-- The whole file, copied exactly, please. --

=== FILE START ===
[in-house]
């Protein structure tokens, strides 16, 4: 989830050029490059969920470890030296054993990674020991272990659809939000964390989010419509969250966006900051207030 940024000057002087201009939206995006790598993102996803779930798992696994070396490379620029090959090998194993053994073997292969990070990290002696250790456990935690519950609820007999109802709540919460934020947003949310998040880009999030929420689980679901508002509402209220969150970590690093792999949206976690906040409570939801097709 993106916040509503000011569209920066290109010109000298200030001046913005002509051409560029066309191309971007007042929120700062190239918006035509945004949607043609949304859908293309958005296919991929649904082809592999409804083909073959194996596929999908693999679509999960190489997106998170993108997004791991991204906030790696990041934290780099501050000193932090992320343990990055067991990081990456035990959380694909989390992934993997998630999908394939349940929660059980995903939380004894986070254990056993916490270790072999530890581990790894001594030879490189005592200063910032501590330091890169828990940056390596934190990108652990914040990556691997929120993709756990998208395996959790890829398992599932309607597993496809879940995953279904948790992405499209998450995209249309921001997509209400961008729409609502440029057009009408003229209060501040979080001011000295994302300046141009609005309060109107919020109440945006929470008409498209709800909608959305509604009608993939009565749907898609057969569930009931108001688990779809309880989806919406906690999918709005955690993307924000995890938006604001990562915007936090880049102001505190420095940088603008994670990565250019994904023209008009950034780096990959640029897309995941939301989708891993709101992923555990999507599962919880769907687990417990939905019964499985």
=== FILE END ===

[in-house]
């Protein structure tokens, strides 16, 4: 989830050029490059969920470890030296054993990674020991272990659809939000964390989010419509969250966006900051207030 940024000057002087201009939206995006790598993102996803779930798992696994070396490379620029090959090998194993053994073997292969990070990290002696250790456990935690519950609820007999109802709540919460934020947003949310998040880009999030929420689980679901508002509402209220969150970590690093792999949206976690906040409570939801097709 993106916040509503000011569209920066290109010109000298200030001046913005002509051409560029066309191309971007007042929120700062190239918006035509945004949607043609949304859908293309958005296919991929649904082809592999409804083909073959194996596929999908693999679509999960190489997106998170993108997004791991991204906030790696990041934290780099501050000193932090992320343990990055067991990081990456035990959380694909989390992934993997998630999908394939349940929660059980995903939380004894986070254990056993916490270790072999530890581990790894001594030879490189005592200063910032501590330091890169828990940056390596934190990108652990914040990556691997929120993709756990998208395996959790890829398992599932309607597993496809879940995953279904948790992405499209998450995209249309921001997509209400961008729409609502440029057009009408003229209060501040979080001011000295994302300046141009609005309060109107919020109440945006929470008409498209709800909608959305509604009608993939009565749907898609057969569930009931108001688990779809309880989806919406906690999918709005955690993307924000995890938006604001990562915007936090880049102001505190420095940088603008994670990565250019994904023209008009950034780096990959640029897309995941939301989708891993709101992923555990999507599962919880769907687990417990939905019964499985």